So that was my first instinct as well, but the more I thought about it, the topography and vegetation are a much bigger factor. It's also more complicated than just saying "what's the hardest way to to somewhere?" It's really "what's the hardest easy way to get somewhere?"

    For example, Carrigan Pond is pretty remote, but one can still take forest roads from the south to make the trek substantially easier. Stuff in the Killkenny range is certainly less used, but as for a specific place that is hard to access, I'm not sure. I was thinking something like the bump on the eastern ridge from Middle Carter, between Cypress and Moriah Brook. Things that are miles in by trail and bushwhack.
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    Senior Member DayTrip's Avatar
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    Quote Originally Posted by TJsName View Post
    So that was my first instinct as well, but the more I thought about it, the topography and vegetation are a much bigger factor. It's also more complicated than just saying "what's the hardest way to to somewhere?" It's really "what's the hardest easy way to get somewhere?"

    For example, Carrigan Pond is pretty remote, but one can still take forest roads from the south to make the trek substantially easier. Stuff in the Killkenny range is certainly less used, but as for a specific place that is hard to access, I'm not sure. I was thinking something like the bump on the eastern ridge from Middle Carter, between Cypress and Moriah Brook. Things that are miles in by trail and bushwhack.
    Based on that description I'd suggest taking a look at the Davis Path and Mt Davis. The true summit of Mt Davis is not obvious to get to (or at least I certainly didn't see any obvious path from the South peak. Looked like you had to push through the scrub) and the Davis Path has numerous trail-less knobs along the way if you're combining a long trail hike and some bushwhacking to a unique spot. I've been out this stretch between Stairs and Isolation a few times and never saw people. It definitely feels "out there".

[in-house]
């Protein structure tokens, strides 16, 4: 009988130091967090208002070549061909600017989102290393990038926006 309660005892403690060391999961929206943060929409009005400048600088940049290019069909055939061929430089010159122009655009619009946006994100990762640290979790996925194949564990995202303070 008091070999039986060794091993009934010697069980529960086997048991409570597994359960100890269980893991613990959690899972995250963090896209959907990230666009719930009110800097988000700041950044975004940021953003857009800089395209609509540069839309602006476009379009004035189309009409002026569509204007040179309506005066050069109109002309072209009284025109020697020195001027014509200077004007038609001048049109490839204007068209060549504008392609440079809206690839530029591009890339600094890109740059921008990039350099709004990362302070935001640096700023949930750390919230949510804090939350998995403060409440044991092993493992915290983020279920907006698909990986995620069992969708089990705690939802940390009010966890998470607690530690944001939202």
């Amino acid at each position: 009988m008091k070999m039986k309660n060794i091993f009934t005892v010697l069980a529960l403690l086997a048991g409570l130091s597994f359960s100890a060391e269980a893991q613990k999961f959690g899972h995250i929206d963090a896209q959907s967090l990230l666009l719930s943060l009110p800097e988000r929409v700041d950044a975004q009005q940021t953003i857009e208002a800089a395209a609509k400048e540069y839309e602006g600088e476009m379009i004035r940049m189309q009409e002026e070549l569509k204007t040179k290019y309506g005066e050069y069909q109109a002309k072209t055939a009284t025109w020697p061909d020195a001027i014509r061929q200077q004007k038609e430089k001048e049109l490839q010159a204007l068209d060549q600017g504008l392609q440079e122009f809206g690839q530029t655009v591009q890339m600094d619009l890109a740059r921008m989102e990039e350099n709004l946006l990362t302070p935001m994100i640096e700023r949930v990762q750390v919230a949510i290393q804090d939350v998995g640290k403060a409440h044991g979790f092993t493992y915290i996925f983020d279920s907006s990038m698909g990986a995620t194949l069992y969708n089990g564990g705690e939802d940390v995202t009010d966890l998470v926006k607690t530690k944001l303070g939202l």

And to add a twist to this, when I researched Mt Davis last year here on VFTT someone mentioned how they bushwhacked up to the Davis Path from the Dry River Trail. Apparently there is a nice slot of forest somewhere just after a river crossing beyond the Mt Clinton Trail junction that offers an alternate route to the Davis Spur versus the slog up the miles of fairly featureless Davis Path. I wound up going up Stairs Col Trail and doing the 4.5 miles or so of Davis Path. Really no water anywhere up here either which added to the challenge.
    Last edited by DayTrip; 08-12-2016 at 12:05 PM.
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    Member AlpineBee's Avatar
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    In the Pemi, Shoal Pond Trail is quite spooky, particularly the section south of the pond and north of Stillwater. In some place, the forest seems to be swallowing the trail. I've hiked it a few times, last time in rain, and it feels a bit creepy for some reason. The trail-less region just East of Shoal Pond Trail appears fairly large and is remote - Ethan Ridge, I believe?

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    Senior Member Stan's Avatar
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    I've never hiked the Dry River Wilderness though there were a couple backpacks I fantasized about that I never got around to when focused on hiking ihe WMNF. Maybe if there had been a peak or a pond to bag I might have gone there. It sure did seem secluded from the maps and descriptions I read. Same with the Wind River Wilderness. Great Gulf and Pemi are secluded but with trails and traffic maybe not so.